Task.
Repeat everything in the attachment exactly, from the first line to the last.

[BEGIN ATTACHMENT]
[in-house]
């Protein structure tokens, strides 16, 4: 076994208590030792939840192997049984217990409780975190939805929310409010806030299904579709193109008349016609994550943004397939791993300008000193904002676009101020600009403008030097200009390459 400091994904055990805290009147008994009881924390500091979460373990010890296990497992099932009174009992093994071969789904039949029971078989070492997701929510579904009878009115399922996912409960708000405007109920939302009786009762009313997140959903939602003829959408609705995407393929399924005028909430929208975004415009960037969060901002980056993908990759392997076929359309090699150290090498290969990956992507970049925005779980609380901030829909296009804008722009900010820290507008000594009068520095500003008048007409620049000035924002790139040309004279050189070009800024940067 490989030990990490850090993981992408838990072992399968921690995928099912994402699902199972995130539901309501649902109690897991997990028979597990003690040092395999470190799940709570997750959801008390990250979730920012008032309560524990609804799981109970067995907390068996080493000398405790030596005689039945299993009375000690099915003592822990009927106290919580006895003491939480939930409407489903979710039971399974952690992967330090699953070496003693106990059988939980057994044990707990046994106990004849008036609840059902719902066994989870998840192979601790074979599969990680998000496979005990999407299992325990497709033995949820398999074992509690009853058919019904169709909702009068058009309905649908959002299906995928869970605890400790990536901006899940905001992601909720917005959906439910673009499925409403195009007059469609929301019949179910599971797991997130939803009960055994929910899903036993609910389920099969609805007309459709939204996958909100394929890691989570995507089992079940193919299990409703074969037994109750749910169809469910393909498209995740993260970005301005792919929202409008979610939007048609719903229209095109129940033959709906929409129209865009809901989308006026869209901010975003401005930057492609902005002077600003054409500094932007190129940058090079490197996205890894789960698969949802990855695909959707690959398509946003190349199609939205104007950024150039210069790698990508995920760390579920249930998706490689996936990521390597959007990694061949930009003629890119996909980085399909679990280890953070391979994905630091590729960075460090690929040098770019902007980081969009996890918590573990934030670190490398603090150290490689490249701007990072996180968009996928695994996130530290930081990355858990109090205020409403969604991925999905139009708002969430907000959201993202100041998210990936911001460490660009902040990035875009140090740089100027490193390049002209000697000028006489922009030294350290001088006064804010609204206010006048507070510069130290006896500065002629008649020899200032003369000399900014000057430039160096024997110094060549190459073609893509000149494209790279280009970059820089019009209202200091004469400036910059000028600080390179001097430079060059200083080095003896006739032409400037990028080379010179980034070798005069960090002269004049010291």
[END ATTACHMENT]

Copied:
[in-house]
């Protein structure tokens, strides 16, 4: 076994208590030792939840192997049984217990409780975190939805929310409010806030299904579709193109008349016609994550943004397939791993300008000193904002676009101020600009403008030097200009390459 400091994904055990805290009147008994009881924390500091979460373990010890296990497992099932009174009992093994071969789904039949029971078989070492997701929510579904009878009115399922996912409960708000405007109920939302009786009762009313997140959903939602003829959408609705995407393929399924005028909430929208975004415009960037969060901002980056993908990759392997076929359309090699150290090498290969990956992507970049925005779980609380901030829909296009804008722009900010820290507008000594009068520095500003008048007409620049000035924002790139040309004279050189070009800024940067 490989030990990490850090993981992408838990072992399968921690995928099912994402699902199972995130539901309501649902109690897991997990028979597990003690040092395999470190799940709570997750959801008390990250979730920012008032309560524990609804799981109970067995907390068996080493000398405790030596005689039945299993009375000690099915003592822990009927106290919580006895003491939480939930409407489903979710039971399974952690992967330090699953070496003693106990059988939980057994044990707990046994106990004849008036609840059902719902066994989870998840192979601790074979599969990680998000496979005990999407299992325990497709033995949820398999074992509690009853058919019904169709909702009068058009309905649908959002299906995928869970605890400790990536901006899940905001992601909720917005959906439910673009499925409403195009007059469609929301019949179910599971797991997130939803009960055994929910899903036993609910389920099969609805007309459709939204996958909100394929890691989570995507089992079940193919299990409703074969037994109750749910169809469910393909498209995740993260970005301005792919929202409008979610939007048609719903229209095109129940033959709906929409129209865009809901989308006026869209901010975003401005930057492609902005002077600003054409500094932007190129940058090079490197996205890894789960698969949802990855695909959707690959398509946003190349199609939205104007950024150039210069790698990508995920760390579920249930998706490689996936990521390597959007990694061949930009003629890119996909980085399909679990280890953070391979994905630091590729960075460090690929040098770019902007980081969009996890918590573990934030670190490398603090150290490689490249701007990072996180968009996928695994996130530290930081990355858990109090205020409403969604991925999905139009708002969430907000959201993202100041998210990936911001460490660009902040990035875009140090740089100027490193390049002209000697000028006489922009030294350290001088006064804010609204206010006048507070510069130290006896500065002629008649020899200032003369000399900014000057430039160096024997110094060549190459073609893509000149494209790279280009970059820089019009209202200091004469400036910059000028600080390179001097430079060059200083080095003896006739032409400037990028080379010179980034070798005069960090002269004049010291």